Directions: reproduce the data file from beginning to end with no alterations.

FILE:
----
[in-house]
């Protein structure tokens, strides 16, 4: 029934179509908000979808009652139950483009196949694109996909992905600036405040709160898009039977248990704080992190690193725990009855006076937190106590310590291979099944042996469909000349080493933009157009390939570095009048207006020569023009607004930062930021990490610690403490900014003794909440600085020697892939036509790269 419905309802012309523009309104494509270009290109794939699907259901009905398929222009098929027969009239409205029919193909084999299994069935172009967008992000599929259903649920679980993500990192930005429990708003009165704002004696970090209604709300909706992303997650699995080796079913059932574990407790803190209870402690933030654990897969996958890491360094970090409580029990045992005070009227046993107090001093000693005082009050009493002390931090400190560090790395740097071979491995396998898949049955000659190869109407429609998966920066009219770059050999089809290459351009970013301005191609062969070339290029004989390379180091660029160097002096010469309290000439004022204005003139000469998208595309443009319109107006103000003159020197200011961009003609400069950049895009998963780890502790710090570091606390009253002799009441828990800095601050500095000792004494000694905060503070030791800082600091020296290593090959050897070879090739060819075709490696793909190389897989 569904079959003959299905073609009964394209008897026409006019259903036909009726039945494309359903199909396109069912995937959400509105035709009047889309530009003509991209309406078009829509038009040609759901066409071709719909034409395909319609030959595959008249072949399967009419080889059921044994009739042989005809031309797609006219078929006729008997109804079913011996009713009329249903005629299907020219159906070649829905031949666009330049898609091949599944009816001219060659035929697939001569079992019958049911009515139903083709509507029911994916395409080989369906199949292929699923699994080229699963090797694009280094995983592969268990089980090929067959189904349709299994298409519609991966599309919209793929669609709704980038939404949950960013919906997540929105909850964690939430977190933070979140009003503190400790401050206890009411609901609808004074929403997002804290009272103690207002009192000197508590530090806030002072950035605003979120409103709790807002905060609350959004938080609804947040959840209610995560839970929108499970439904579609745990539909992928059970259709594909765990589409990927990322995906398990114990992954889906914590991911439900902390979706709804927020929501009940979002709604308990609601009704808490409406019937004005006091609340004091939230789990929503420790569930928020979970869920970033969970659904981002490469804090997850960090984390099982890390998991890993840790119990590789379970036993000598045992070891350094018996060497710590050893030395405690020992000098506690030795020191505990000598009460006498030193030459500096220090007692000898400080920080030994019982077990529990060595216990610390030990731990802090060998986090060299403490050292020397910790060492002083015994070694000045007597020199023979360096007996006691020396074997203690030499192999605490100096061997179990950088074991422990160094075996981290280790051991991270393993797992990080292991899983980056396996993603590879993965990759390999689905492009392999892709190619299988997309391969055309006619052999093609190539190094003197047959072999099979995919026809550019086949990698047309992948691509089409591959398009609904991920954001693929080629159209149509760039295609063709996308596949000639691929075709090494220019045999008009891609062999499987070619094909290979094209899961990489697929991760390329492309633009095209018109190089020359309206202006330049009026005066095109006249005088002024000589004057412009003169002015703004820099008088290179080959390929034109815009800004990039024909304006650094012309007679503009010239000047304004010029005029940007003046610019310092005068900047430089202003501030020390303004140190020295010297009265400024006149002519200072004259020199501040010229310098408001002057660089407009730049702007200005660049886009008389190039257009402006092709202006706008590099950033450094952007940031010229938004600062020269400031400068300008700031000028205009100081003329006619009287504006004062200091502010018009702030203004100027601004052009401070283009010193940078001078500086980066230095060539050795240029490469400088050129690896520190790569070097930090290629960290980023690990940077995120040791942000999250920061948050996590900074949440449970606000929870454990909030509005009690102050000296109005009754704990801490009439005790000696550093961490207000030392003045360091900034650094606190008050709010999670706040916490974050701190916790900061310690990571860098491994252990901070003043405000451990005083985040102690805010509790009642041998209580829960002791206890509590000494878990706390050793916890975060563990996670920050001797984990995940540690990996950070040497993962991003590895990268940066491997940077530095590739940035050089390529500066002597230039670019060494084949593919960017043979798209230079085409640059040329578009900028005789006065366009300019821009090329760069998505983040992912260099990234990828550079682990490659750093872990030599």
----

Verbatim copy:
[in-house]
């Protein structure tokens, strides 16, 4: 029934179509908000979808009652139950483009196949694109996909992905600036405040709160898009039977248990704080992190690193725990009855006076937190106590310590291979099944042996469909000349080493933009157009390939570095009048207006020569023009607004930062930021990490610690403490900014003794909440600085020697892939036509790269 419905309802012309523009309104494509270009290109794939699907259901009905398929222009098929027969009239409205029919193909084999299994069935172009967008992000599929259903649920679980993500990192930005429990708003009165704002004696970090209604709300909706992303997650699995080796079913059932574990407790803190209870402690933030654990897969996958890491360094970090409580029990045992005070009227046993107090001093000693005082009050009493002390931090400190560090790395740097071979491995396998898949049955000659190869109407429609998966920066009219770059050999089809290459351009970013301005191609062969070339290029004989390379180091660029160097002096010469309290000439004022204005003139000469998208595309443009319109107006103000003159020197200011961009003609400069950049895009998963780890502790710090570091606390009253002799009441828990800095601050500095000792004494000694905060503070030791800082600091020296290593090959050897070879090739060819075709490696793909190389897989 569904079959003959299905073609009964394209008897026409006019259903036909009726039945494309359903199909396109069912995937959400509105035709009047889309530009003509991209309406078009829509038009040609759901066409071709719909034409395909319609030959595959008249072949399967009419080889059921044994009739042989005809031309797609006219078929006729008997109804079913011996009713009329249903005629299907020219159906070649829905031949666009330049898609091949599944009816001219060659035929697939001569079992019958049911009515139903083709509507029911994916395409080989369906199949292929699923699994080229699963090797694009280094995983592969268990089980090929067959189904349709299994298409519609991966599309919209793929669609709704980038939404949950960013919906997540929105909850964690939430977190933070979140009003503190400790401050206890009411609901609808004074929403997002804290009272103690207002009192000197508590530090806030002072950035605003979120409103709790807002905060609350959004938080609804947040959840209610995560839970929108499970439904579609745990539909992928059970259709594909765990589409990927990322995906398990114990992954889906914590991911439900902390979706709804927020929501009940979002709604308990609601009704808490409406019937004005006091609340004091939230789990929503420790569930928020979970869920970033969970659904981002490469804090997850960090984390099982890390998991890993840790119990590789379970036993000598045992070891350094018996060497710590050893030395405690020992000098506690030795020191505990000598009460006498030193030459500096220090007692000898400080920080030994019982077990529990060595216990610390030990731990802090060998986090060299403490050292020397910790060492002083015994070694000045007597020199023979360096007996006691020396074997203690030499192999605490100096061997179990950088074991422990160094075996981290280790051991991270393993797992990080292991899983980056396996993603590879993965990759390999689905492009392999892709190619299988997309391969055309006619052999093609190539190094003197047959072999099979995919026809550019086949990698047309992948691509089409591959398009609904991920954001693929080629159209149509760039295609063709996308596949000639691929075709090494220019045999008009891609062999499987070619094909290979094209899961990489697929991760390329492309633009095209018109190089020359309206202006330049009026005066095109006249005088002024000589004057412009003169002015703004820099008088290179080959390929034109815009800004990039024909304006650094012309007679503009010239000047304004010029005029940007003046610019310092005068900047430089202003501030020390303004140190020295010297009265400024006149002519200072004259020199501040010229310098408001002057660089407009730049702007200005660049886009008389190039257009402006092709202006706008590099950033450094952007940031010229938004600062020269400031400068300008700031000028205009100081003329006619009287504006004062200091502010018009702030203004100027601004052009401070283009010193940078001078500086980066230095060539050795240029490469400088050129690896520190790569070097930090290629960290980023690990940077995120040791942000999250920061948050996590900074949440449970606000929870454990909030509005009690102050000296109005009754704990801490009439005790000696550093961490207000030392003045360091900034650094606190008050709010999670706040916490974050701190916790900061310690990571860098491994252990901070003043405000451990005083985040102690805010509790009642041998209580829960002791206890509590000494878990706390050793916890975060563990996670920050001797984990995940540690990996950070040497993962991003590895990268940066491997940077530095590739940035050089390529500066002597230039670019060494084949593919960017043979798209230079085409640059040329578009900028005789006065366009300019821009090329760069998505983040992912260099990234990828550079682990490659750093872990030599």